Sign up for our free newsletter
Free D.C. news, delivered to your inbox daily.
Shortly after it screened at this year’s Telluride and Toronto Film Festivals, 12 Years a Slave became the anointed one, the film lauded as so jaw-droppingly powerful it already seemed like a foregone conclusion as 2013’s best picture. But could it really be that moving, that immediately recognizable as Oscar-worthy?
The answer is yes, with the caveat that I think the Oscar race is still too close—-or really, too far away—-to call. Nomination day won’t happen for another three months, and the Academy Awards ceremony won’t take place until March 2, 2014, which is a lifetime away in the trajectory of an awards season. So let’s focus on what really matters, right now, regarding 12 Years a Slave: that it’s a must-see film that examines, unflinchingly, the cruelty, audacity, and inhumanity of slavery in this country in the days before abolition.
It’s one thing to recognize ethically that slavery is wrong. It’s a whole other thing to feel its wrongness. Director Steve McQueen, working from a script adapted by John Ridley from the 1853 autobiography by free man-turned-slave Solomon Northup, makes us experience that injustice in every lash of a whip against black flesh, in the haggling over the price of human beings while those same human beings stand naked in front of their new owners, and in the horror that sets in when an educated, liberated man wakes up suddenly bound in chains. That’s what happens to Northup after a pair of unscrupulous business men lure him away from his home in Saratoga, N.Y., and bring him to Washington, D.C., where he’s drugged, kidnapped, and secreted away to New Orleans to live a decade-plus in servitude with no way to tell his wife and two young children what’s become of him.
As played by a dignified, wonderfully understated Chiwetel Ejiofor, Solomon is our window into this world of masters and servants, where it’s better to feign illiteracy than to demonstrate intelligence and risk abuse at the hands of an unstable white plantation owner like Edwin Epps (an explosive Michael Fassbender). Because we know that Solomon was living an independent, untouched life mere moments ago in movie time, his story is immediately relatable. No legitimately free man deserves to become indentured—-but then again, as this movie brutally reminds us, no man or woman deserves the kind of existence that becomes a soul-crushing routine for the slaves sweating through days of hard labor in cotton fields and nights in which they’re forced to dance for their drunken overlords’ amusement.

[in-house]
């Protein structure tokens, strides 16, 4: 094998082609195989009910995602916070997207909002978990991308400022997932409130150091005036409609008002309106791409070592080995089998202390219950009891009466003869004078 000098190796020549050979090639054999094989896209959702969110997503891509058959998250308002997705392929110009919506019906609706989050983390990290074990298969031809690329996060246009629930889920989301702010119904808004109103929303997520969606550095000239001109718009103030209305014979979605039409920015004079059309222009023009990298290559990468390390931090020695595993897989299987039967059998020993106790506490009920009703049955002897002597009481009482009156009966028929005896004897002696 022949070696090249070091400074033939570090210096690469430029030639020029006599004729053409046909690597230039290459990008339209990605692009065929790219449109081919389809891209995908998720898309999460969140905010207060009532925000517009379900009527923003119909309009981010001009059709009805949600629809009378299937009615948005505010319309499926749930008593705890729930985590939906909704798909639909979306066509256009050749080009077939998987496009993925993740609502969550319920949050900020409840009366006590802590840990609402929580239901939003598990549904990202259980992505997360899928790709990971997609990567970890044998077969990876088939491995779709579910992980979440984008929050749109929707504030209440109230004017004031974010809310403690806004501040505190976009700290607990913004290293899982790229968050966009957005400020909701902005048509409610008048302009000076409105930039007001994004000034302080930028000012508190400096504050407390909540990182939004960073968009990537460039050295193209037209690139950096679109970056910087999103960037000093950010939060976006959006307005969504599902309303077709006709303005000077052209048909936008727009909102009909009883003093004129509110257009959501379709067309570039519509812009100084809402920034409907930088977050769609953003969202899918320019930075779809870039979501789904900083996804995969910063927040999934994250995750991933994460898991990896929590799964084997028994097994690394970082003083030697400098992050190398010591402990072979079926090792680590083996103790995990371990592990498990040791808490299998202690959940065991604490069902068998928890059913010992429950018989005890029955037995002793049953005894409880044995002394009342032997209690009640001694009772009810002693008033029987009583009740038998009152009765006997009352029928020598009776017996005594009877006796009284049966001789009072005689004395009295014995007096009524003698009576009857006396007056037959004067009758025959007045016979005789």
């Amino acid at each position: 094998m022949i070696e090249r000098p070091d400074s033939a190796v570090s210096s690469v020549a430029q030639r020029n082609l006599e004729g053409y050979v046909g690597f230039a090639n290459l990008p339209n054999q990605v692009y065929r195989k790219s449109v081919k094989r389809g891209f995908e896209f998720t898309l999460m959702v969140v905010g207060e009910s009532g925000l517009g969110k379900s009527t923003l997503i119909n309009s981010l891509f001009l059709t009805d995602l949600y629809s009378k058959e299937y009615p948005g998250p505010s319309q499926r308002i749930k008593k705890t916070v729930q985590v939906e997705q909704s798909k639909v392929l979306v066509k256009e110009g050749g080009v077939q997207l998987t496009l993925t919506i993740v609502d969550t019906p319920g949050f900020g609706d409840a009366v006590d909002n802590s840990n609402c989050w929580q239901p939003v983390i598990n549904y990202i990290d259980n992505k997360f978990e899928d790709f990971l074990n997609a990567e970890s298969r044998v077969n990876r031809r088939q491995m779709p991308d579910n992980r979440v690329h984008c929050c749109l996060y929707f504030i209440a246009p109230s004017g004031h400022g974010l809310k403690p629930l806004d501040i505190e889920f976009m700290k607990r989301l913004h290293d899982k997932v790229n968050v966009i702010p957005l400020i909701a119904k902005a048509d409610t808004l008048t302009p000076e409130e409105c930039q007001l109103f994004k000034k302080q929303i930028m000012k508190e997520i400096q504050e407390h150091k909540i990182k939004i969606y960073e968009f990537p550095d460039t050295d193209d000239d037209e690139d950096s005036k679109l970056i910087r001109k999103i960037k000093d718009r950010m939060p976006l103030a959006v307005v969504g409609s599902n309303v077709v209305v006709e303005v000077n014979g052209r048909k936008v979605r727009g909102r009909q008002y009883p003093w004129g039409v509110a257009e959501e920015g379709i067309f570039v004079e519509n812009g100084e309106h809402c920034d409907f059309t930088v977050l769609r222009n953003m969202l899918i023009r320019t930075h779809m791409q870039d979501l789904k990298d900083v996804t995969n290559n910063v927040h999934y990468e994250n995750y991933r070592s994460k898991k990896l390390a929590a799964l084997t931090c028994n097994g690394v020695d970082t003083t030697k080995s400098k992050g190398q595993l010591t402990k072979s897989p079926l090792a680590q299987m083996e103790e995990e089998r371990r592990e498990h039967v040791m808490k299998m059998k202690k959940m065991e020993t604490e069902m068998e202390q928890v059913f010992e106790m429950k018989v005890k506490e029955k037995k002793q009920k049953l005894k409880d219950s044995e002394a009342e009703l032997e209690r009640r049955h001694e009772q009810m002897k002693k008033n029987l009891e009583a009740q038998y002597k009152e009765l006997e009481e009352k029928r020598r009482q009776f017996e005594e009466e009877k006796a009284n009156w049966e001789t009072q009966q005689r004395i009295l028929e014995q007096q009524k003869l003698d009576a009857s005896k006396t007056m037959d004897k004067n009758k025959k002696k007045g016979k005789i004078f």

McQueen, who previously tackled stark subject matter on a smaller scale in the films Hunger and Shame, frequently holds shots for uncomfortably long stretches of time, refusing to cut away from the emotions that ripple across Solomon’s face as he finds catharsis by singing “Roll, Jordan, Roll,” or to turn the camera elsewhere when he’s left hanging for hours in a noose, gasping for breath while his feet just graze the muddy ground. Ejiofor’s depiction of Solomon’s experience is certainly the heart of 12 Years a Slave, but its most gut-punching performance belongs to newcomer Lupita Nyong’o. The former Yale School of Drama student plays Epps’ “favorite” slave Patsey, a spindly, gifted cotton-picker who endures so much physical abuse from both Epps and his wife (a hardhearted Sarah Paulson) that she believes sweet relief will only be found in death. Patsey mostly handles her desperation with quiet nobility, but when she unleashes her anguish, it’s wrenching. Nyong’o projects all of that with a naturalness that suggests this role is the first in a long, promising career.
There aren’t many missteps in 12 Years a Slave, save one: the decision to place Brad Pitt, who also produced this film, in the role of a carpenter that clashes with Epps regarding the justness of slavery. There’s nothing wrong with Pitt’s performance, which really amounts to a cameo. But the mere presence of the Movie Star, capitalized—-sporting chin fringe that makes him look vaguely Amish—-takes us out of the story for a moment, a brief shift that feels all the more jarring in a film that’s otherwise thoroughly immersive.
Throughout 12 Years a Slave, the audience can legitimately maintain hope that Solomon’s worst pain will end. We know it will; the title of the movie tells us so. But for Patsey and others like her, the suffering presumably went on and on. The weight of that fact is what makes 12 Years a Slave such a significant, necessary piece of work, one that stays with you long after you rise out of your theater seat.